People who write about Lorde tend to credit (as she does herself) her older male co-writers and producers for some measure of her musical success. On Melodrama, it’s not Little but Jack Antonoff, Dunham’s boyfriend, formerly of the band fun. and now of Bleachers. But if you listen to fun., or to Bleachers, or to Broods—the pleasantly gloomy Lorde-like New Zealand band whose album Little produced—it’s easy to see what’s special about Lorde’s voice, and even easier to see how her songs are distinctly hers. Two piano ballads on Melodrama (there were none on her debut) establish the singer as someone whom nobody owns, even if she has to present herself as a mess to keep it that way. In one of them, “Liability,” Lorde croons: “Better on my own.” And yet the long vowel in “own” sounds as if Lorde doesn’t quite believe it—indeed, a few bars later, she sounds resigned and expects to “disappear into the sun.”
The other ballad, “Writer in the Dark,” also explores Lorde’s ambivalence about independence, invoking her poet mother. “I am my mother’s child,” she sings. “But in our darkest hours, I stumbled on a secret power / I’ll find a way to be without you, babe.” Lines like these, and rhymes like “hours” and “power,” return us to the interminable debate as to whether pop lyrics are, or are not, poems: They’re aesthetically interesting and effective when—and only when—they come with music. In this case, the music throbs and recedes like a heartbeat, the vocals never leave the piano behind, and the sound implies that taking control of your life means taking the lead, not doing it all yourself. What Lorde seems to want in Melodrama is not to stand on her own, but rather to lead the team—peers, musicians, romantic partners. It’s more fun that way, and it’s also, she realizes, more realistic for her than pure DIY.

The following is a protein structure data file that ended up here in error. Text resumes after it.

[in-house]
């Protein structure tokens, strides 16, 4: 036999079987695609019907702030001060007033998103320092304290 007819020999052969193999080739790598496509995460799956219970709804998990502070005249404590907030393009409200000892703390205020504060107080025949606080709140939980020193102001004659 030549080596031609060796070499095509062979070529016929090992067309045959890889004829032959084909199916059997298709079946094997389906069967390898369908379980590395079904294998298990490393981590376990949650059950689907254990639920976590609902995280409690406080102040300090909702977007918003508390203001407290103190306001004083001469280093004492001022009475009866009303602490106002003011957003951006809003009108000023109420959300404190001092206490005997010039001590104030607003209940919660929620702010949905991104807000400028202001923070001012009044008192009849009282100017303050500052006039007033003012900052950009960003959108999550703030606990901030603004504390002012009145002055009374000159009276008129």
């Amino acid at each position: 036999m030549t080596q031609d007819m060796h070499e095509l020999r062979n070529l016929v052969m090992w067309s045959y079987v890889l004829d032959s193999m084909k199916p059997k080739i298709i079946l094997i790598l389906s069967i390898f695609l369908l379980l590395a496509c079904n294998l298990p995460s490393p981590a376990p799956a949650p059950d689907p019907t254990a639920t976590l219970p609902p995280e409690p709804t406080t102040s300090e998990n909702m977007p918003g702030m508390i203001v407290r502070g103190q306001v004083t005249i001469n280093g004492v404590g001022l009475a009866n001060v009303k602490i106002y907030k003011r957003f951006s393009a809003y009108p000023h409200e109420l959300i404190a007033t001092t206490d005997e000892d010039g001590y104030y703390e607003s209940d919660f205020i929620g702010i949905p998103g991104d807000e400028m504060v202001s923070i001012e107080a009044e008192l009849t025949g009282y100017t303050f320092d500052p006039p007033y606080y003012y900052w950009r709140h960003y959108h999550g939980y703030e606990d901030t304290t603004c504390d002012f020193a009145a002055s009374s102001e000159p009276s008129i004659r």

With so many “brand-new sounds” (as “Green Light” has it), so much new experience, and even newly minted words (“it’s just a supercut of us”) on Melodrama, Lorde’s team effort seems complete. But it is missing some things that other members of her generation can’t avoid: questions about money, or class, or scarcity. Pure Heroine sometimes sounded like an inexpensive bedroom recording, though it wasn’t; Melodrama, whose tone shifts hard from track to track, sounds like the work of a singer who has all the resources (sonic and otherwise) she could want. And yet even with her newfound economic security, the experiences of precarity, of not knowing whether your good luck will last, are certainly present in her new record’s overtones and its anxious falling away from joy. If Lorde doesn’t know what’s next for her, or how to settle down, maybe that’s not because she got so famous; maybe it’s because, these days, no one knows. The younger you are, the more reason you have—as “Perfect Places” puts it—to “hate the headlines.”
Tracey Thorn writes in Naked at the Albert Hall that nonmusicians often mistake a pop singer’s art for unmediated emotion: Instrumentalists rely on craft, but singers supposedly “offer…a direct expression of their own inner self.” That’s especially true if they’re young and female and seem to sing about their own lives. But like songwriting, singing is work, as Thorn explains, and it’s rarely done entirely alone. Melodrama suggests that growing up (whatever that means) is never over, and that partial control is all we ever get—whether we find an international spotlight (“Seven countries in seven days,” Lorde recently tweeted. “Popstar achievement unlocked”), or whether we continue to write in the dark.